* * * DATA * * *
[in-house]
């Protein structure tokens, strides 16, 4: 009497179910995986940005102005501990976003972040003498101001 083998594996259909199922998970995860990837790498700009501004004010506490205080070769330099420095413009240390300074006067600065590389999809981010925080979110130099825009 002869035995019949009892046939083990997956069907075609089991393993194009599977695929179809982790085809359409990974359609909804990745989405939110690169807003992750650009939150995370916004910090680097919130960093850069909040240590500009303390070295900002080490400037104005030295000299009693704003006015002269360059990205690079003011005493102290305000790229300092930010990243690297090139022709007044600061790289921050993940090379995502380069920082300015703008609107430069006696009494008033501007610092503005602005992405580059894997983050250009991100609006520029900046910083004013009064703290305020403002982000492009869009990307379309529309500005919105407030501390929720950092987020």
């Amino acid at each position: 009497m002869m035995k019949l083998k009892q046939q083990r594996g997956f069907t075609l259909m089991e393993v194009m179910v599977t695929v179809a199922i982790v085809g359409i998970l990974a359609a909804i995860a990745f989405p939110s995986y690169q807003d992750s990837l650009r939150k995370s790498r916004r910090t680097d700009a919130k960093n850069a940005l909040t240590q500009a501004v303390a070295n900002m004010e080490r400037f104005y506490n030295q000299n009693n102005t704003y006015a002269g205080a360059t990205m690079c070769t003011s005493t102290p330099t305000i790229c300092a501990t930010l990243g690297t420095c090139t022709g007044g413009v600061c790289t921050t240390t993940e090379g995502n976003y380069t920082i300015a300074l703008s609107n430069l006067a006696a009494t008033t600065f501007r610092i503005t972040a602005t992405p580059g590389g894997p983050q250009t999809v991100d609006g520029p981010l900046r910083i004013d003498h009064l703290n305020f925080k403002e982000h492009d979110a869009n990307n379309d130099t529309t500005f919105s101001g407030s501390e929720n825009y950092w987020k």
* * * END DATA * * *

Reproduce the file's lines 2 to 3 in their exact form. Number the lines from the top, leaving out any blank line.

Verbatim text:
């Protein structure tokens, strides 16, 4: 009497179910995986940005102005501990976003972040003498101001 083998594996259909199922998970995860990837790498700009501004004010506490205080070769330099420095413009240390300074006067600065590389999809981010925080979110130099825009 002869035995019949009892046939083990997956069907075609089991393993194009599977695929179809982790085809359409990974359609909804990745989405939110690169807003992750650009939150995370916004910090680097919130960093850069909040240590500009303390070295900002080490400037104005030295000299009693704003006015002269360059990205690079003011005493102290305000790229300092930010990243690297090139022709007044600061790289921050993940090379995502380069920082300015703008609107430069006696009494008033501007610092503005602005992405580059894997983050250009991100609006520029900046910083004013009064703290305020403002982000492009869009990307379309529309500005919105407030501390929720950092987020």
């Amino acid at each position: 009497m002869m035995k019949l083998k009892q046939q083990r594996g997956f069907t075609l259909m089991e393993v194009m179910v599977t695929v179809a199922i982790v085809g359409i998970l990974a359609a909804i995860a990745f989405p939110s995986y690169q807003d992750s990837l650009r939150k995370s790498r916004r910090t680097d700009a919130k960093n850069a940005l909040t240590q500009a501004v303390a070295n900002m004010e080490r400037f104005y506490n030295q000299n009693n102005t704003y006015a002269g205080a360059t990205m690079c070769t003011s005493t102290p330099t305000i790229c300092a501990t930010l990243g690297t420095c090139t022709g007044g413009v600061c790289t921050t240390t993940e090379g995502n976003y380069t920082i300015a300074l703008s609107n430069l006067a006696a009494t008033t600065f501007r610092i503005t972040a602005t992405p580059g590389g894997p983050q250009t999809v991100d609006g520029p981010l900046r910083i004013d003498h009064l703290n305020f925080k403002e982000h492009d979110a869009n990307n379309d130099t529309t500005f919105s101001g407030s501390e929720n825009y950092w987020k």